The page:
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Lumpy liturgy, but Bishop Lane is lauded

30 January 2015

AFTER all these years of waiting, I found the consecration of the Church of England's first woman bishop rather anticlimactic. It didn't quite work as history, since it had been so well trailed; and as ritual, or theatre, it was not as smooth as it might have been.

This was not so much the interruption by the Revd Paul Williamson, although that did grab a lot of attention in the early reports. It had obviously been foreseen, and the Arch-bishop of York, Dr Sentamu, had a prepared spiel, but that was all in legalese, which both jarred with most of the rest of the ceremony and rather missed the point of the objection, which was that the Bible was opposed to this innovation.

I don't doubt Fr Williamson was wrong, but the squelching the intervention merited came from the same biblical tradition, not from statute law. It was a missed rhetorical oppor*tunity, which is unlike the Archbishop of York.

The liturgy, too, had lumps in it: some prayers had "thee", and some had "you", and the transitions jarred, at least to me. So did the change between the work of the choir and that of the amplified singer and musicians. Both, separately, were wonderful, but so are Turkish delight and caviar, if eaten separately.

Perhaps the real problem was that the journalists present had all written this story in anticipation so many times before (though none of us expected Fr Williamson). Short of the flames of Pentecost descending on the altar, there was nothing that could have lived up to the advance billing, and the sense that it meant a huge amount more to the people within the Minster than the vaguely curious huddles in the cold outside.

A historical development in a national Church ought to electrify the nation, or at least give it a vague buzz, much as you get from licking a nine-volt battery. This needed jump-starting.

THE Telegraph did its best, with a picture across the width of the front page. John Bingham's live report on the web, though, led on Fr Williamson's efforts, was an inter-esting example of the way in which news gets reported in a distorting fashion even by people who know much better. It it always the unex-pected that leads, provided it is not too unexpected.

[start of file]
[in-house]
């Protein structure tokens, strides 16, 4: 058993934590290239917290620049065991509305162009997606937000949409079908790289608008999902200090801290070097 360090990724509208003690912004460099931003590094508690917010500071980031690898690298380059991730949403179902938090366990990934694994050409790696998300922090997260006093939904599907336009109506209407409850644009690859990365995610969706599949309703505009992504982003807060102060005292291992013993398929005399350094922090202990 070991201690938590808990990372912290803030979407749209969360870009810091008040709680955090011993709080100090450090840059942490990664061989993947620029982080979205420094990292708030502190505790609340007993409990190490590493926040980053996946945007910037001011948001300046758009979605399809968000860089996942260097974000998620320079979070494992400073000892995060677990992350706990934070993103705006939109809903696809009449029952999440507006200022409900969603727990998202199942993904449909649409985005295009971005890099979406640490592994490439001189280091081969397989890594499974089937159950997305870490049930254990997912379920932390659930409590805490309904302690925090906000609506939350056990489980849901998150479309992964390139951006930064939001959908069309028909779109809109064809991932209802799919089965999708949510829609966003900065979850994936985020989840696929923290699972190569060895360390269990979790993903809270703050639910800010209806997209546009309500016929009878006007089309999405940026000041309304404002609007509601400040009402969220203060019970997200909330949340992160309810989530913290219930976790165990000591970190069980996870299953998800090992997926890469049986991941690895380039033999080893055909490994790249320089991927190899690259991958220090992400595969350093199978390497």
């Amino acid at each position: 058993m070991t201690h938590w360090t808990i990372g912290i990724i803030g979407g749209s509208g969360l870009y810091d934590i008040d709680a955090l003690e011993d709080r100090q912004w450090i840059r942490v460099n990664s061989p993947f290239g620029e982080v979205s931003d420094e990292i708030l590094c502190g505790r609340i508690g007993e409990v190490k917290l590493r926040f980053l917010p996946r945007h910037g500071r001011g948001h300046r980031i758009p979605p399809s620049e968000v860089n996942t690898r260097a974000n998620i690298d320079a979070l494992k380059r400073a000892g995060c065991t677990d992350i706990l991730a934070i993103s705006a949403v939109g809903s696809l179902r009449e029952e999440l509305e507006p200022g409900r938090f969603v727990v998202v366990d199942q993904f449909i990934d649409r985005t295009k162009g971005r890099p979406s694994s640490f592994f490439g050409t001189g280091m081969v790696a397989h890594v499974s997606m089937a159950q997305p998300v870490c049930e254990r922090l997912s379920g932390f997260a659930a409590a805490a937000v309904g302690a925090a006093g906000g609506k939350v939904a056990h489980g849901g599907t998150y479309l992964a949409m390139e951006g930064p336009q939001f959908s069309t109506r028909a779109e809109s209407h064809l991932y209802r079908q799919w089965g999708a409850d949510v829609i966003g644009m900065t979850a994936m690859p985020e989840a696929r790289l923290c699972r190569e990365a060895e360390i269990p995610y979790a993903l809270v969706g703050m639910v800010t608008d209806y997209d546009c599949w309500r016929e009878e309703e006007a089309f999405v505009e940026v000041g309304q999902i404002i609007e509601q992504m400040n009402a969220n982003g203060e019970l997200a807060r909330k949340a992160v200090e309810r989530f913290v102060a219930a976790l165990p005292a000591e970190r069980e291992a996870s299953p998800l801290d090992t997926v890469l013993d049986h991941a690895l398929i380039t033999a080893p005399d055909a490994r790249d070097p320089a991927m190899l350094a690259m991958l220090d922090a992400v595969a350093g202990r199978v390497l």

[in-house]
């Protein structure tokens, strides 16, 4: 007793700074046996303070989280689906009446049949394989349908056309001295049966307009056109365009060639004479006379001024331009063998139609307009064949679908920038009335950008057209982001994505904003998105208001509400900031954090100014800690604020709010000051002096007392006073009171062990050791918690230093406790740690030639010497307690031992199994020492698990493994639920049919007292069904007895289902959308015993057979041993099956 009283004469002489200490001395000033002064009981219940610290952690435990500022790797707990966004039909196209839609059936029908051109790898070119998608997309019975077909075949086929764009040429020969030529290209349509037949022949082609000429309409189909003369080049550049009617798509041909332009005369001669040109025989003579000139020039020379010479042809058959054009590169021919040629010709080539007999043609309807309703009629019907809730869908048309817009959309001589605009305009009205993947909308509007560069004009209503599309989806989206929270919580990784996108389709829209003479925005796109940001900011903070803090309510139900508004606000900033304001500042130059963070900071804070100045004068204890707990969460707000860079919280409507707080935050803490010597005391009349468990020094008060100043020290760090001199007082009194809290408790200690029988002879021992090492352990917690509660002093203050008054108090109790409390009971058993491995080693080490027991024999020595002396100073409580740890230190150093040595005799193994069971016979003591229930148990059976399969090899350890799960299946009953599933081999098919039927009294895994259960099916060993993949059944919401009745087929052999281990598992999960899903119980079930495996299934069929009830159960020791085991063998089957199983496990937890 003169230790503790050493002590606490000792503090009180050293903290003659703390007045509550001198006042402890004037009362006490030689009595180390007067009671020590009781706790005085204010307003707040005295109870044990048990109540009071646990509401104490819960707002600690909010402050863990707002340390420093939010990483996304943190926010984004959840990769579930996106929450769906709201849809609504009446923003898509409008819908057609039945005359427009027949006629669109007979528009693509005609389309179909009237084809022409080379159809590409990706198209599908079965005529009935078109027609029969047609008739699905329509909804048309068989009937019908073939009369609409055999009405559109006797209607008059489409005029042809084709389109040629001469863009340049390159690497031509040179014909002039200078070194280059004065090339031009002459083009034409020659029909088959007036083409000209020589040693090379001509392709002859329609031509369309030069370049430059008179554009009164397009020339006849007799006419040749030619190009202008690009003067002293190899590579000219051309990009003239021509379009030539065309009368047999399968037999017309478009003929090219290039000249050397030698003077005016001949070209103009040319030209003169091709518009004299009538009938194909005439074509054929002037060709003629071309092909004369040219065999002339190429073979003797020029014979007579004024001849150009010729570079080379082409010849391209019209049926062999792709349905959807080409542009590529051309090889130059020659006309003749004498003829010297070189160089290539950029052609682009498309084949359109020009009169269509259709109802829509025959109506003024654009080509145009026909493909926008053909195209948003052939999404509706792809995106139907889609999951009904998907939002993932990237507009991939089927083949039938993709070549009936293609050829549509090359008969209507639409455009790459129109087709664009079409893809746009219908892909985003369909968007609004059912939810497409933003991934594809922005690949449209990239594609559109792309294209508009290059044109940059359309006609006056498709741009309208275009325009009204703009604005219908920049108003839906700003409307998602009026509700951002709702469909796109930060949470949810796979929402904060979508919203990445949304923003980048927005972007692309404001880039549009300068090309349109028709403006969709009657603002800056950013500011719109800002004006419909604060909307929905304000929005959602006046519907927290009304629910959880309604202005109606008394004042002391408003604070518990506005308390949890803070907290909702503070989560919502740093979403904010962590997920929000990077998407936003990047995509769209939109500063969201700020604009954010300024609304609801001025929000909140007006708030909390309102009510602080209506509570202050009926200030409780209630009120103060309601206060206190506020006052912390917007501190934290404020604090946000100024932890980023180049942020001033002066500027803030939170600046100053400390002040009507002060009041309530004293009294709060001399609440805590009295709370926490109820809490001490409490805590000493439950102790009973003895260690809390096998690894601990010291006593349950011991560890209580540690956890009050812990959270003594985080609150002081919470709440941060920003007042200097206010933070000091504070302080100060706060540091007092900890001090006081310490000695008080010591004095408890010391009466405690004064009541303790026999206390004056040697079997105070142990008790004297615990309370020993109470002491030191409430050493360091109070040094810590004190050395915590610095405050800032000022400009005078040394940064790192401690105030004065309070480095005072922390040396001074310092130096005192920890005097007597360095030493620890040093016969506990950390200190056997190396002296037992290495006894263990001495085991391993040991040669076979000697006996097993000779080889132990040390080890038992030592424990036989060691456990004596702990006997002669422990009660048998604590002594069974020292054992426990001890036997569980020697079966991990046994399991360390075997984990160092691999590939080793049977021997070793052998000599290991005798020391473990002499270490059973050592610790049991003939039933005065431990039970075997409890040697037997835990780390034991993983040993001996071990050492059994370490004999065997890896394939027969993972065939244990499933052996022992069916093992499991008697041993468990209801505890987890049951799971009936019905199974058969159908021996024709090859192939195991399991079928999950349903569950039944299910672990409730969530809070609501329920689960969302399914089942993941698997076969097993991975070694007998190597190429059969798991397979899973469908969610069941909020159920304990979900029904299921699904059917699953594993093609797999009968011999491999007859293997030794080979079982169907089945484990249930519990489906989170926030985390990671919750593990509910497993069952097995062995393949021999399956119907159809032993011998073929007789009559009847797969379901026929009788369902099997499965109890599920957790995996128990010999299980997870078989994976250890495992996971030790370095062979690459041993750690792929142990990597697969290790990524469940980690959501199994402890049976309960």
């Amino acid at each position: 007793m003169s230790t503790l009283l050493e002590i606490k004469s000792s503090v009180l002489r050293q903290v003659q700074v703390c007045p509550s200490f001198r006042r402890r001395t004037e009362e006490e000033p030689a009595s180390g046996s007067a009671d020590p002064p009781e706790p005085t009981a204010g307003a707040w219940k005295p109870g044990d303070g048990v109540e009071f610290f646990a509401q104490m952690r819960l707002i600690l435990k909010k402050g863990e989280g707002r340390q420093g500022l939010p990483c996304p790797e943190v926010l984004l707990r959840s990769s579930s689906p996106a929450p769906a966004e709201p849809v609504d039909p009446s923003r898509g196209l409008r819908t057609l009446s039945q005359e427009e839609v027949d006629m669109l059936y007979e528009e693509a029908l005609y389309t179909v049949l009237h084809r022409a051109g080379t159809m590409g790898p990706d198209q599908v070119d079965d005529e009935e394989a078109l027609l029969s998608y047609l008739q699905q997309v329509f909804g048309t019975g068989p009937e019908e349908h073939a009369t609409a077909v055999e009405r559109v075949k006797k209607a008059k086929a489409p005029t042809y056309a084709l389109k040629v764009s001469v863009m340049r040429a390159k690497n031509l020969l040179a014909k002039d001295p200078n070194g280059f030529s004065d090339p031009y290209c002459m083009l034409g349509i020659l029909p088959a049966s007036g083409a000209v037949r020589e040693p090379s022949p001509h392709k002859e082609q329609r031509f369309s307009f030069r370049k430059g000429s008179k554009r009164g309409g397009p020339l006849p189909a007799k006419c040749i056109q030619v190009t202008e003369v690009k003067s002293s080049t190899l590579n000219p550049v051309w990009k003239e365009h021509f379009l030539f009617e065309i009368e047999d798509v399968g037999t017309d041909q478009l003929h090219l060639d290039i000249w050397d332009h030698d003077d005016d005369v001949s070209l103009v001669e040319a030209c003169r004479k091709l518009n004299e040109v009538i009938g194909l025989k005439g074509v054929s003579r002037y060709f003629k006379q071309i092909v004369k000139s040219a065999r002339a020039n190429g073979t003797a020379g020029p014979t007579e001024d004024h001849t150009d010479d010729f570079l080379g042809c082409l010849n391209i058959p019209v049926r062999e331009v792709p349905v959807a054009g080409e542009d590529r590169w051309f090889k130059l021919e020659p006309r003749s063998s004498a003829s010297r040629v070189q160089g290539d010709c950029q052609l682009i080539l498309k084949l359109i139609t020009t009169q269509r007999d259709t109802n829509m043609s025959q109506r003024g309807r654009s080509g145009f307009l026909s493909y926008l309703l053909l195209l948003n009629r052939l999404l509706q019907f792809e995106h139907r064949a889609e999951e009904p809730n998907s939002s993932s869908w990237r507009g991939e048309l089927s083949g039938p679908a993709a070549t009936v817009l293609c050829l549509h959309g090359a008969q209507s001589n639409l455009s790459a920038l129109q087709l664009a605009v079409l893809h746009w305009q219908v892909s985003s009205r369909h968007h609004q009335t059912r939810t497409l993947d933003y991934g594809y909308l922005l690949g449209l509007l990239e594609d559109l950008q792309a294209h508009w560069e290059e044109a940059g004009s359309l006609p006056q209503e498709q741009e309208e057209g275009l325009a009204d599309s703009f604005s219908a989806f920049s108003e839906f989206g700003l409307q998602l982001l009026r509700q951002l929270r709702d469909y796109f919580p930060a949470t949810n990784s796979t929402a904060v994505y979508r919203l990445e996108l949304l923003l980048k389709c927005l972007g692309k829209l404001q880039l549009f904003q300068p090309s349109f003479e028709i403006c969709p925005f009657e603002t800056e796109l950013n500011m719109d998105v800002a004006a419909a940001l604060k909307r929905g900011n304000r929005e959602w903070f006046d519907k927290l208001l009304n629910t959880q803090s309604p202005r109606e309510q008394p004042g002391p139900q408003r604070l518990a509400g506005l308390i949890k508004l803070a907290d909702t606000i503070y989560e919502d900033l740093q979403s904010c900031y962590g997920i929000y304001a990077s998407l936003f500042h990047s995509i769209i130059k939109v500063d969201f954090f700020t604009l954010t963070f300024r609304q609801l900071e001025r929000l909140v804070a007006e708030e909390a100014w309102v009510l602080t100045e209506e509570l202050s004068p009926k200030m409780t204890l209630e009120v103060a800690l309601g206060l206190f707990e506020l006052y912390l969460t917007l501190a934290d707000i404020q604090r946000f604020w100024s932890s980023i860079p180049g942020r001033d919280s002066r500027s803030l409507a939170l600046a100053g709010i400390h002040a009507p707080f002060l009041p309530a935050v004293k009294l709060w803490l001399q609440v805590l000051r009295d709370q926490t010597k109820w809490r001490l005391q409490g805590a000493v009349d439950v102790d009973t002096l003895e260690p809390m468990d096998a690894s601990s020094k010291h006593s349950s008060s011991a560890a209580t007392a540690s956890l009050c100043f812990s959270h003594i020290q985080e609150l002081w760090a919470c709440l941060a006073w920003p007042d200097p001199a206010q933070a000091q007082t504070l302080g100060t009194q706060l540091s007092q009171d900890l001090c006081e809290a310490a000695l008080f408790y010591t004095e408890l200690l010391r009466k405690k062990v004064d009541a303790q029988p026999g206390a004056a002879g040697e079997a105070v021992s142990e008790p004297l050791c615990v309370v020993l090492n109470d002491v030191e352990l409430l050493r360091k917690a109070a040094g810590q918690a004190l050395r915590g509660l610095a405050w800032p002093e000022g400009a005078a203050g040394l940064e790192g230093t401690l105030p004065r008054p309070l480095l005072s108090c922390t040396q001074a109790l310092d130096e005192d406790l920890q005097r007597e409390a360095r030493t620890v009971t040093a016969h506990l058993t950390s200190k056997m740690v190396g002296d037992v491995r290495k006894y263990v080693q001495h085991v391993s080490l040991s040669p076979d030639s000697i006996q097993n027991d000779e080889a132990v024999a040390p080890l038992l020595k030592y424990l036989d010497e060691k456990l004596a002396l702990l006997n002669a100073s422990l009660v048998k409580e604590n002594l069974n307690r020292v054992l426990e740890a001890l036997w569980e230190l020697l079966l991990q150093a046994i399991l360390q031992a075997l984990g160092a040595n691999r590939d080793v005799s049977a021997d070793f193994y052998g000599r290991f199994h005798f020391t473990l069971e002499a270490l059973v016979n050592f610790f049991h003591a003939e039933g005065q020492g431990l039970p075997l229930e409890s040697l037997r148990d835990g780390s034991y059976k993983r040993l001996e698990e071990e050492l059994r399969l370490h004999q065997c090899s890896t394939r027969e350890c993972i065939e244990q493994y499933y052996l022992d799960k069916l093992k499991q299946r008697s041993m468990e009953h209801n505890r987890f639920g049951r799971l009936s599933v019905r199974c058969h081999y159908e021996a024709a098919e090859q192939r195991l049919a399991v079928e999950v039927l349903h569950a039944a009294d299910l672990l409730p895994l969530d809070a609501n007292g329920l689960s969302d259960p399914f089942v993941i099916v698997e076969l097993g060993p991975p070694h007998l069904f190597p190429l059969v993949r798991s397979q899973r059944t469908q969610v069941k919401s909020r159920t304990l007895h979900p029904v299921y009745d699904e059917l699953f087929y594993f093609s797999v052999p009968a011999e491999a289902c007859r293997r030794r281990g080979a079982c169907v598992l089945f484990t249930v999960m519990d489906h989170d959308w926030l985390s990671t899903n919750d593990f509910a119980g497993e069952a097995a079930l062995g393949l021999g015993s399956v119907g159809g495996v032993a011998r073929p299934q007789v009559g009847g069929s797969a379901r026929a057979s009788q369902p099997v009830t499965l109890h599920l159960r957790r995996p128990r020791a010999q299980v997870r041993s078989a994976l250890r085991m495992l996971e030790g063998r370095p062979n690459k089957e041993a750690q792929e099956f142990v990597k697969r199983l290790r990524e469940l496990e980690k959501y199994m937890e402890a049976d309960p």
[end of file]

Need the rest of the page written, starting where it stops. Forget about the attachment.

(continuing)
In the Times story, written later, the protest was a mere footnote, and an "Anglo-Catholic" one at that: in the Telegraph he had been "an ally of the late Ian Paisley". The main news was: "A standing ovation and more than a minute of rapturous applause marked the consecration of the Church of England's first female bishop yesterday.

"The Rev Libby Lane was welcomed as the new suffragan Bishop of Stockport after a highly unusual ceremony in York Minster, in which at least 40 bishops [huh? There were more than 100 everywhere else] gathered to 'lay hands' on their new colleague, marking her acceptance into the line of apostolic succession stretching back to St Peter.

"The Archbishop of York anointed her and the entire congregation rose to its feet and applauded for more than a minute. 'That's what I call liturgical fun,' the Most Rev John Sentamu said."

The Mail Online published the most astonishing photograph of Archbishop Welby as he walked into the cathedral: he glares at the photographer like a KGB boss wondering whether 25 years is too lenient a sentence. It can hardly be called flattering, but it was a side of his character which I have never glimpsed before, though obviously it must exist. It makes him extremely hard not to like.

IN AN uncharacteristically generous mood, The Guardian even praised the Revd Philip North before his forthcoming consecration, though attacking the arrangements for laying hands on him (or not) as showing that the Church had "one foot in the 21st century and a rump in the fifth".

This may have been a rather parochial view of religious misogyny. The New York Times carried an astonishing report of the work of a sex therapist among the Orthodox and ultra-Orthodox Jewish communities of New York. There was an account of a fair for eight- or nine-year-old girls "that featured a life-size diorama of a mother bathing her daughter eternally in boiling water - a punishment for some undisclosed failure of physical modesty".

But the detail that got my eyeballs twirling was wholly domestic: apparently, if there is any doubt whether a woman is menstruating, her underwear is bagged up by her husband and passed to the rabbi to judge. How revolutionary Jesus's unshocked attitude towards women must have seemed to his contemporaries!

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